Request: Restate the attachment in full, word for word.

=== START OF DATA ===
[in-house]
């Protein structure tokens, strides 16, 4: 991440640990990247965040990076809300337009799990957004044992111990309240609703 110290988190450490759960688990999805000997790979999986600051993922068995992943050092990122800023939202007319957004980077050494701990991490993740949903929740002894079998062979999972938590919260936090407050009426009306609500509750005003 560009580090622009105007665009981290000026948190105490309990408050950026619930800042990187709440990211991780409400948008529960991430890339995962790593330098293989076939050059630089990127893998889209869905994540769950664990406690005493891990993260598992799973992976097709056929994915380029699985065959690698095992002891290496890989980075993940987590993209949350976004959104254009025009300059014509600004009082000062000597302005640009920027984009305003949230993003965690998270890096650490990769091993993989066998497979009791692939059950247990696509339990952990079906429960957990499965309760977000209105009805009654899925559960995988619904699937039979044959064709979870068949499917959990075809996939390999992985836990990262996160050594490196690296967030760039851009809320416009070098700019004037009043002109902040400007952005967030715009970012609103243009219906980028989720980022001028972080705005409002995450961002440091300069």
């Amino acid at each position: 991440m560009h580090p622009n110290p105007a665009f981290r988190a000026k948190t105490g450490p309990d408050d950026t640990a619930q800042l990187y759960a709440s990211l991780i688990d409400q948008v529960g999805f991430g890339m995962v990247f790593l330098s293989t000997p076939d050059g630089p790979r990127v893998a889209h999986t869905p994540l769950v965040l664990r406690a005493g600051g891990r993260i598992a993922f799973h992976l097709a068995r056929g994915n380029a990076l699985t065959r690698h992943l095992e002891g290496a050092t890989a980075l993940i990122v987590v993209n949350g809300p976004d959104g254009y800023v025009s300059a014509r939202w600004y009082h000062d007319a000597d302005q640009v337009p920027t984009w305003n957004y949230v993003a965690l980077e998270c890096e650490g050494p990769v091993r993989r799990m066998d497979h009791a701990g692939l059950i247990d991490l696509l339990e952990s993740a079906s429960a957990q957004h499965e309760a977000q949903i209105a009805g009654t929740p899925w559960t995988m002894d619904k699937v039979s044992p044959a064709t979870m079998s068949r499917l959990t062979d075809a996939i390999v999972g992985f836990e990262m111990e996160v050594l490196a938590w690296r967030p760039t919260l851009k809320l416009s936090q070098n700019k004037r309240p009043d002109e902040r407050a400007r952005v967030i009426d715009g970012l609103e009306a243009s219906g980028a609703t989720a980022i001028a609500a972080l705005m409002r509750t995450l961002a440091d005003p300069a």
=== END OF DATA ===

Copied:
[in-house]
């Protein structure tokens, strides 16, 4: 991440640990990247965040990076809300337009799990957004044992111990309240609703 110290988190450490759960688990999805000997790979999986600051993922068995992943050092990122800023939202007319957004980077050494701990991490993740949903929740002894079998062979999972938590919260936090407050009426009306609500509750005003 560009580090622009105007665009981290000026948190105490309990408050950026619930800042990187709440990211991780409400948008529960991430890339995962790593330098293989076939050059630089990127893998889209869905994540769950664990406690005493891990993260598992799973992976097709056929994915380029699985065959690698095992002891290496890989980075993940987590993209949350976004959104254009025009300059014509600004009082000062000597302005640009920027984009305003949230993003965690998270890096650490990769091993993989066998497979009791692939059950247990696509339990952990079906429960957990499965309760977000209105009805009654899925559960995988619904699937039979044959064709979870068949499917959990075809996939390999992985836990990262996160050594490196690296967030760039851009809320416009070098700019004037009043002109902040400007952005967030715009970012609103243009219906980028989720980022001028972080705005409002995450961002440091300069």
């Amino acid at each position: 991440m560009h580090p622009n110290p105007a665009f981290r988190a000026k948190t105490g450490p309990d408050d950026t640990a619930q800042l990187y759960a709440s990211l991780i688990d409400q948008v529960g999805f991430g890339m995962v990247f790593l330098s293989t000997p076939d050059g630089p790979r990127v893998a889209h999986t869905p994540l769950v965040l664990r406690a005493g600051g891990r993260i598992a993922f799973h992976l097709a068995r056929g994915n380029a990076l699985t065959r690698h992943l095992e002891g290496a050092t890989a980075l993940i990122v987590v993209n949350g809300p976004d959104g254009y800023v025009s300059a014509r939202w600004y009082h000062d007319a000597d302005q640009v337009p920027t984009w305003n957004y949230v993003a965690l980077e998270c890096e650490g050494p990769v091993r993989r799990m066998d497979h009791a701990g692939l059950i247990d991490l696509l339990e952990s993740a079906s429960a957990q957004h499965e309760a977000q949903i209105a009805g009654t929740p899925w559960t995988m002894d619904k699937v039979s044992p044959a064709t979870m079998s068949r499917l959990t062979d075809a996939i390999v999972g992985f836990e990262m111990e996160v050594l490196a938590w690296r967030p760039t919260l851009k809320l416009s936090q070098n700019k004037r309240p009043d002109e902040r407050a400007r952005v967030i009426d715009g970012l609103e009306a243009s219906g980028a609703t989720a980022i001028a609500a972080l705005m409002r509750t995450l961002a440091d005003p300069a």